One notion that becomes apparent, through this discussion, is that truth is always observed through one specific perspective at a time, but to understand the full nature of that truth, we need to step out of the box of that perspective and consider many other perspectives. In our search for God’s truth, we can find many such perspectives in the many different books of the Bible. But it may take work, and thought, to discern the underlying, corresponding truth of God revealed through those books.
In Genesis 28:20 we learn that Jacob made a vow, saying, “If God will be with me and will keep me in this way that I go, and will give me bread to eat and clothing to wear, so that I come again to my father’s house in peace, then the LORD shall be my God, and this stone, which I have set up for a pillar, shall be God’s house. And of all that you give me I will give a full tenth to you.” If we assumed the correspondence theory alone, and ignored perspective, we might read into this that the Lord is perfectly fine with us negotiating with Him, and that it is just fine for us to demand that God provide specific value to us before we accept Him as our Lord. However, if we look at a different perspective, from a different time and place in Biblical history, we can find another exchange between a man and the Lord: And Zechariah said to the angel, “How shall I know this? For I am an old man, and my wife is advanced in years.” And the angel answered him, “I am Gabriel. I stand in the presence of God, and I was sent to speak to you and to bring you this good news. And behold, you will be silent and unable to speak until the day that these things take place, because you did not believe my words, which will be fulfilled in their time.” (Luke 1:18-20). Here Zechariah was essentially asking for nothing more than a brief explanation before placing full trust in the Lord, and he was punished for it. Arguably, a contradictory wisdom is expressed between these two passages.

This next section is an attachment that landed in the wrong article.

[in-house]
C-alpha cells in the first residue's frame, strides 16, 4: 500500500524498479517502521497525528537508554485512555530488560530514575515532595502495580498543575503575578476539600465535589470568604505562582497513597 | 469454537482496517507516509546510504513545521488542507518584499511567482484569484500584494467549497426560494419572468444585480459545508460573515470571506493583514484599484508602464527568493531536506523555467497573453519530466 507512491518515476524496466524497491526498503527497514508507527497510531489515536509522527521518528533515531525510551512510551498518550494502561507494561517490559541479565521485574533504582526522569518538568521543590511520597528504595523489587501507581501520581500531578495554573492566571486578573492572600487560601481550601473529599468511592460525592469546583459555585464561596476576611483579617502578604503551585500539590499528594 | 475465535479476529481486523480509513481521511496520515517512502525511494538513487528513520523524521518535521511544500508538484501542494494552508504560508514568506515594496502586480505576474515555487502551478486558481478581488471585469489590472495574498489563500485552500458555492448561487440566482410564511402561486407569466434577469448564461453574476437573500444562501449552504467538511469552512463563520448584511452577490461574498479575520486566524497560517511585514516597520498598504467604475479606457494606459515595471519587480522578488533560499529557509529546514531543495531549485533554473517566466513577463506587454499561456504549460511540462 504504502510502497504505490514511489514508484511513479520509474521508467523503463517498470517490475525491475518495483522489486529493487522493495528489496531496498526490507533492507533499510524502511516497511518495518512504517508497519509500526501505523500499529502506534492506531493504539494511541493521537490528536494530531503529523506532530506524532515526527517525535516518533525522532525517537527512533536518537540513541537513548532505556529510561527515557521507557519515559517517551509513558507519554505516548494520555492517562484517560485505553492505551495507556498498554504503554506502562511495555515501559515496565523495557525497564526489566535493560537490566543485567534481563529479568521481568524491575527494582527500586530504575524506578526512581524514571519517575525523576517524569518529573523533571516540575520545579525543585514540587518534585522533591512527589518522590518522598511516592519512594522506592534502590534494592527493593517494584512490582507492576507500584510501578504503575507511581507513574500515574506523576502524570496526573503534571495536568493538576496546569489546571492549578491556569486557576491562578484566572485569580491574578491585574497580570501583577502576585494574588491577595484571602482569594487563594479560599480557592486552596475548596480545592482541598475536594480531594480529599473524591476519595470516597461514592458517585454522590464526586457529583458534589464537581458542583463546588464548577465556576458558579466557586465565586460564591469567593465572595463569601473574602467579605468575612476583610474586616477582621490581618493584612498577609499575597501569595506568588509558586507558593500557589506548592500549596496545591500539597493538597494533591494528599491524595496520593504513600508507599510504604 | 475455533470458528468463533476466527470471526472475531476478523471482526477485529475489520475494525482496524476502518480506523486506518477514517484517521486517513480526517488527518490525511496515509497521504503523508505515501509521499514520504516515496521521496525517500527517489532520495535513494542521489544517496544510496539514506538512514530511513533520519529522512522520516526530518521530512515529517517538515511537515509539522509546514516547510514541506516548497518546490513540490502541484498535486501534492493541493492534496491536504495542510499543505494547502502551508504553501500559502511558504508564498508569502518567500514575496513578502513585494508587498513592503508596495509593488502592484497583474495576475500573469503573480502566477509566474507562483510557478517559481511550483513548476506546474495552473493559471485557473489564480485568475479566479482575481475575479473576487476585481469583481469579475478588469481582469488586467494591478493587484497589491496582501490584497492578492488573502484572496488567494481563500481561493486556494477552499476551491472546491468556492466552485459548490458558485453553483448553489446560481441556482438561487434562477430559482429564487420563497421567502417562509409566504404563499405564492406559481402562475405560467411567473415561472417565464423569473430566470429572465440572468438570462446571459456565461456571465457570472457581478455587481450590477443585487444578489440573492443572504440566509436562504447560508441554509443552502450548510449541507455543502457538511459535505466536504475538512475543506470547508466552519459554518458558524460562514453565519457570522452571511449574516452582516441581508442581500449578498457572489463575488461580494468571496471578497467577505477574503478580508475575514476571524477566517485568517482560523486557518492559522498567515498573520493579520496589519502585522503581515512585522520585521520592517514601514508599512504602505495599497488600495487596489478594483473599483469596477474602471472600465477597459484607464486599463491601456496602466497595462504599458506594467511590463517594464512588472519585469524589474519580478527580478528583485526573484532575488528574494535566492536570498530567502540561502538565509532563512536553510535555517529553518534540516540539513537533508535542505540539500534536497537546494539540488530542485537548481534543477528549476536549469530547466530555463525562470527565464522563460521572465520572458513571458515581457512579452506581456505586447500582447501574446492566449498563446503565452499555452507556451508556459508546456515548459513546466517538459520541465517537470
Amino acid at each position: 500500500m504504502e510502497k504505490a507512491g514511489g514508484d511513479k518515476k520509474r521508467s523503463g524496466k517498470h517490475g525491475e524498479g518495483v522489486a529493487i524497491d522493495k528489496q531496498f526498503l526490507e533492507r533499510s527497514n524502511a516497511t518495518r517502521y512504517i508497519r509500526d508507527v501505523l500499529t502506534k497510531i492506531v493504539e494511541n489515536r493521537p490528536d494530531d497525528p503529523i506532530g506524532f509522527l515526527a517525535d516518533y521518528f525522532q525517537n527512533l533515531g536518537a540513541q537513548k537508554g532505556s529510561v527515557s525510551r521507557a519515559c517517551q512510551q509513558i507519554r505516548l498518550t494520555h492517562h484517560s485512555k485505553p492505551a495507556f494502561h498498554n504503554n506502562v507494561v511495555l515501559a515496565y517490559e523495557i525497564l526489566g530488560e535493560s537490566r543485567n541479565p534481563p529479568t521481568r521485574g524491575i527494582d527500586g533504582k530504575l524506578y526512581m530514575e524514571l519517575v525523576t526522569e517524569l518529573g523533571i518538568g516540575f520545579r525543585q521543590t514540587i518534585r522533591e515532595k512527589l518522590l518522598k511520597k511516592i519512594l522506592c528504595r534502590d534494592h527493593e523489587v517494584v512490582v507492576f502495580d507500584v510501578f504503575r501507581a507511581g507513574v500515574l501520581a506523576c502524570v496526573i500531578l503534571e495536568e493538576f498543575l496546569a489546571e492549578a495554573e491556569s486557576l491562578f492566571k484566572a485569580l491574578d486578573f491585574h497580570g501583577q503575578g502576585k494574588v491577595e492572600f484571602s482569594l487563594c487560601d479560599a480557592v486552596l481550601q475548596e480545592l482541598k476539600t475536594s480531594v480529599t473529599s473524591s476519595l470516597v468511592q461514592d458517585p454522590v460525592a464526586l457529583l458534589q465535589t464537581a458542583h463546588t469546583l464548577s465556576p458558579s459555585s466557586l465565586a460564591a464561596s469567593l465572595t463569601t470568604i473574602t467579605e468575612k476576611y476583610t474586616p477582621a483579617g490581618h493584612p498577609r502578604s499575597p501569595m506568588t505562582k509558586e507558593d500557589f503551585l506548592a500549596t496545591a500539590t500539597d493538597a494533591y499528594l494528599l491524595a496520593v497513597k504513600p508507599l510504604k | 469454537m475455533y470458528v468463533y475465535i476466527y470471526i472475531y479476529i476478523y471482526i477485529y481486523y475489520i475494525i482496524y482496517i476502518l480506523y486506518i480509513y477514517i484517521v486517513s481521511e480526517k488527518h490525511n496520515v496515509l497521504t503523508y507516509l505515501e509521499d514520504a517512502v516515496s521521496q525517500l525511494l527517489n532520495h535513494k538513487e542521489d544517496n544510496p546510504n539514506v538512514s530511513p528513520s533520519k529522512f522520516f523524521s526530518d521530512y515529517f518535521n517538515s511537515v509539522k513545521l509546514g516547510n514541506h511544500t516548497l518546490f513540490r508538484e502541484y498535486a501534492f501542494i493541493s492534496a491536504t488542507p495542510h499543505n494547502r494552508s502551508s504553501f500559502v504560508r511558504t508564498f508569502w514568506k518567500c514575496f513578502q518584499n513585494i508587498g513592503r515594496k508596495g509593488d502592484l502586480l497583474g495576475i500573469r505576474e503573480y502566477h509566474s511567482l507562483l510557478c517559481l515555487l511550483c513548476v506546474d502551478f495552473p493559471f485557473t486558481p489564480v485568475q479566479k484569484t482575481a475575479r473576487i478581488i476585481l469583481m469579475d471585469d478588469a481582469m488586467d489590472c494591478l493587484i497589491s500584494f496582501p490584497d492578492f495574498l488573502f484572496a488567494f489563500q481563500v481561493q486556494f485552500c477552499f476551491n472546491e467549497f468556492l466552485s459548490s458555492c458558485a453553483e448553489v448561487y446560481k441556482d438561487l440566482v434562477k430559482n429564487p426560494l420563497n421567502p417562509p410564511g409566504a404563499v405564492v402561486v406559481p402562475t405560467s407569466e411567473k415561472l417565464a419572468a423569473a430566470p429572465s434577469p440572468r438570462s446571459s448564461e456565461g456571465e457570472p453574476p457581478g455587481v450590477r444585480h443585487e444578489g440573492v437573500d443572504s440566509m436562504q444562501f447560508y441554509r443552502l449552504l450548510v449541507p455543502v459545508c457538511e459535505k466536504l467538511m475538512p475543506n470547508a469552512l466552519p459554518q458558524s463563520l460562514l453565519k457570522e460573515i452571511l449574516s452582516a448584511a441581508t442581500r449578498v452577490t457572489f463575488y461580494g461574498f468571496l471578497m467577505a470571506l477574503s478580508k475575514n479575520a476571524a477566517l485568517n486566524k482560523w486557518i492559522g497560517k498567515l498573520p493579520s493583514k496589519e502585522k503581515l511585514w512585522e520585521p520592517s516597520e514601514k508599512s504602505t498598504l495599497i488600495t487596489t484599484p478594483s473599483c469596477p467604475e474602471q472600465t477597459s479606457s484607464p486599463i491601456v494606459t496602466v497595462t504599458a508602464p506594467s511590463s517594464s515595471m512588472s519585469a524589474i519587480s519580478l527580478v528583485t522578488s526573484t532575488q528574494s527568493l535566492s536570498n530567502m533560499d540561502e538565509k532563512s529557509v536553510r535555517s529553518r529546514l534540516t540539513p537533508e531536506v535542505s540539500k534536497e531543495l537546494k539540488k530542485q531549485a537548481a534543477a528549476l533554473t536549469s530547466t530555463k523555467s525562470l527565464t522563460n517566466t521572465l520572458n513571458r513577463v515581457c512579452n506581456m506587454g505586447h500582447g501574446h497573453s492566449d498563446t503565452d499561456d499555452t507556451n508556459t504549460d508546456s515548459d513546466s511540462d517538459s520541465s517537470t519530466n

However, once we consider the different perspectives, the contradictions go away. Zechariah was a trained priest who had the benefit of the teachings and writing of Moses and all the prophets to help guide his understanding of who God is, and to understand the relationship that God sought with the Israelite nation. Jacob, on the other hand had none of these. He lived in a multi-theistic culture and likely had only the stories told to him by his own father to guide his simple understanding of this one, specific god that spoke to him. An underlying truth that we can draw from these two stories might be that God knows us and meets us where we are in faith, and another is that he expects more from those who have been given more: a similar lesson to that expressed by the parable of the talents (Matthew 25:14-30).
Another notion becomes apparent once we stop to consider why we are so interested in the truth of God. The answer, of course, is that we seek to understand God and his wisdom because we wish to apply His wisdom to our own lives. But in the end, it is only pragmatic truth that is actually applied, and applied in our own cultural context. So truth is not found in plainly false statements, truth is not found in a superficial understanding of statements or events taken from a singular perspective, and truth is not something we can make up to suit our will. Truth is revealed through multiple perspectives, one facet at a time, and it may take work, courage, and perseverance to set aside our own perspective so that we may gain a fuller understanding.